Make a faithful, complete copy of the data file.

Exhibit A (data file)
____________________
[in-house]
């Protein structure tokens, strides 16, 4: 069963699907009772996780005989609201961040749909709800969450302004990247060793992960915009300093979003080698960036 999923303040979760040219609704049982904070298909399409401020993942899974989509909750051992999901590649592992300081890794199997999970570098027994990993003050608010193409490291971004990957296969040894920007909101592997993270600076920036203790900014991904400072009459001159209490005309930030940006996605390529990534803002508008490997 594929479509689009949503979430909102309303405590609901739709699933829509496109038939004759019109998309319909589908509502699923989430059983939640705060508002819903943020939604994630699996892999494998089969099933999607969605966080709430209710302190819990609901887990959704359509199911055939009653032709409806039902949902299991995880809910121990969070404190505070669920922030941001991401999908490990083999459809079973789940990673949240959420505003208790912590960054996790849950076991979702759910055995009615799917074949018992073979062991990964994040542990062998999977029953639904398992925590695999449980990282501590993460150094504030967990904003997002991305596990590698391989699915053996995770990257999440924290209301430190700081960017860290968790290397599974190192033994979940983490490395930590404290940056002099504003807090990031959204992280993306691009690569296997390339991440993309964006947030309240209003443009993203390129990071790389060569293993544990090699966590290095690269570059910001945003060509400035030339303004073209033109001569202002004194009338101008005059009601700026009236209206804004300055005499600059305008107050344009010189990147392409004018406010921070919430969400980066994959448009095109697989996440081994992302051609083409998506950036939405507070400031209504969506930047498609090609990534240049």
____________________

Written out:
[in-house]
């Protein structure tokens, strides 16, 4: 069963699907009772996780005989609201961040749909709800969450302004990247060793992960915009300093979003080698960036 999923303040979760040219609704049982904070298909399409401020993942899974989509909750051992999901590649592992300081890794199997999970570098027994990993003050608010193409490291971004990957296969040894920007909101592997993270600076920036203790900014991904400072009459001159209490005309930030940006996605390529990534803002508008490997 594929479509689009949503979430909102309303405590609901739709699933829509496109038939004759019109998309319909589908509502699923989430059983939640705060508002819903943020939604994630699996892999494998089969099933999607969605966080709430209710302190819990609901887990959704359509199911055939009653032709409806039902949902299991995880809910121990969070404190505070669920922030941001991401999908490990083999459809079973789940990673949240959420505003208790912590960054996790849950076991979702759910055995009615799917074949018992073979062991990964994040542990062998999977029953639904398992925590695999449980990282501590993460150094504030967990904003997002991305596990590698391989699915053996995770990257999440924290209301430190700081960017860290968790290397599974190192033994979940983490490395930590404290940056002099504003807090990031959204992280993306691009690569296997390339991440993309964006947030309240209003443009993203390129990071790389060569293993544990090699966590290095690269570059910001945003060509400035030339303004073209033109001569202002004194009338101008005059009601700026009236209206804004300055005499600059305008107050344009010189990147392409004018406010921070919430969400980066994959448009095109697989996440081994992302051609083409998506950036939405507070400031209504969506930047498609090609990534240049």